By Chief Mase
Day in and day out colonialism knows one thing and that is the oppression of Colonized people. As if living under colonialism wasn’t bad enough for us, whenever a natural disaster strikes it’s like we are being kicked when we are already down.
Not only do we have the knee of colonialism pressing down on our necks every day but in times like these, we colonized people are the ones who have to deal with the effects of catastrophe.
For an example of this, one has to look no further than the latest natural disaster to hit the stolen land that is now called Oklahoma.
On 10/26/2020 an ice storm devasted the state causing power outages for over 400,000 people. These outages lasted weeks for many people to this very day there remain 2,066 families without electricity.
If a disaster of this magnitude were to affect socialist nations like Venezuela, Cuba, Bolivia, China, the DPRK, or Vietnam the media conglomerates in the imperial core would have this painted all over their headlines. So that is exactly what we are doing here at BHT; we politicizing tf out these atrocities committed by the oppressor.
The contradictions that arise from natural disasters for colonized people are endless, however, let us focus on the economical burden endured by the families who experienced the power outage:
- Average cost from lost contents of food and freezer: $250- $500
- Alternate accommodations, if needed: $100 per night. Extra if you need to board pets.
- Productivity loss- this is time lost from work, time lost looking for places to charge devices, getting supplies, making decisions- at a job earning $15 an hour, this would mean a loss of potentially $120 per 8 hour period, per person employed. Losses will increase as wages increase.
- Meals out: cost will vary, but for a family of four, it’s reasonable to assume they would easily spend between $50 – $100 a day to have three meals out while unable to cook at home.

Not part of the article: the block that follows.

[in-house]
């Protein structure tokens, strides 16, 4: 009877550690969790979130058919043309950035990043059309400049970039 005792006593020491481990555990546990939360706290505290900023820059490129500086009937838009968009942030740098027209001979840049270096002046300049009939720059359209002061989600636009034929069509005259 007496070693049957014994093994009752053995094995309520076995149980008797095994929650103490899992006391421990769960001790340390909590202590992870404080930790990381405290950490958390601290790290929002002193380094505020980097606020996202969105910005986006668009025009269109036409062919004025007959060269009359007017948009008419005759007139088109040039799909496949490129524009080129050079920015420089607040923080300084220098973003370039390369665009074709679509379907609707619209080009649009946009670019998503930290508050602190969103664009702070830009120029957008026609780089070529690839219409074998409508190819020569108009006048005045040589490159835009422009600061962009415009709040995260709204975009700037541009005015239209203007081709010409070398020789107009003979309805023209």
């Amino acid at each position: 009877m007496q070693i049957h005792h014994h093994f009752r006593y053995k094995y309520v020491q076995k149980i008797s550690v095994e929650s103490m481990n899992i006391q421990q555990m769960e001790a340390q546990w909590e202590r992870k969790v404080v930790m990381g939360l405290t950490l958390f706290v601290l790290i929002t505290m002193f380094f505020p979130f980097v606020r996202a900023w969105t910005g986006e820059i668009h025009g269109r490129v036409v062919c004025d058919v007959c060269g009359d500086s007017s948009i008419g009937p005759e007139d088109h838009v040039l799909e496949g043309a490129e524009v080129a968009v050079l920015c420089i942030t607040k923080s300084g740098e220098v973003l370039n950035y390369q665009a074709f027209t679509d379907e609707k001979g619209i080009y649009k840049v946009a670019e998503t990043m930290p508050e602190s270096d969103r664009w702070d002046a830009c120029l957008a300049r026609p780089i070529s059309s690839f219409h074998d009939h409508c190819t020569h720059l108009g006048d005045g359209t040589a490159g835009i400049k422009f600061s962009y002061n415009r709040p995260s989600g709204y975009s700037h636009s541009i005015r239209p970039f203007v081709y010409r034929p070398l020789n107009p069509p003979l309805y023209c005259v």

- Miscellaneous Expenses: Power outages often lead to additional purchases of batteries, flashlights, lanterns and the like.
- Cooling/Food preservation: This will mean purchasing ice or dry ice to try to preserve contents of a fridge. Dry ice costs $1.50 or so a pound, usually sold in 7 – 10 lb packages, so we will estimate this at $15 per day for dry ice and probably another $15 for regular ice to keep drinks and people cool.
Ironically, the article actually discusses the material reality of colonized people suffering the effects of power outages in natural disasters, but it does so with the hopes of selling you something to keep the dying economy going. Another form of harm-reduction.
With titles like The Monetary Cost of Power Loss, or Why We decided to Buy a Whole Home Generator, it’s obvious enough to see that these settlers don’t give a damn about the colonized people they oppress.
Harm-Reduction isn’t the Answer
We at Black Hammer Organization know that the only way to overturn these contradictions isn’t through accepting the harm-reduction liberals try to shove down our throat, but in building the unity of colonized and indigenous people behind the Four Principles of Unity.
Our strength as revolutionaries to bring about the liberation of all our people can only be found in struggling to bring about that unity, furthering the path towards decolonization.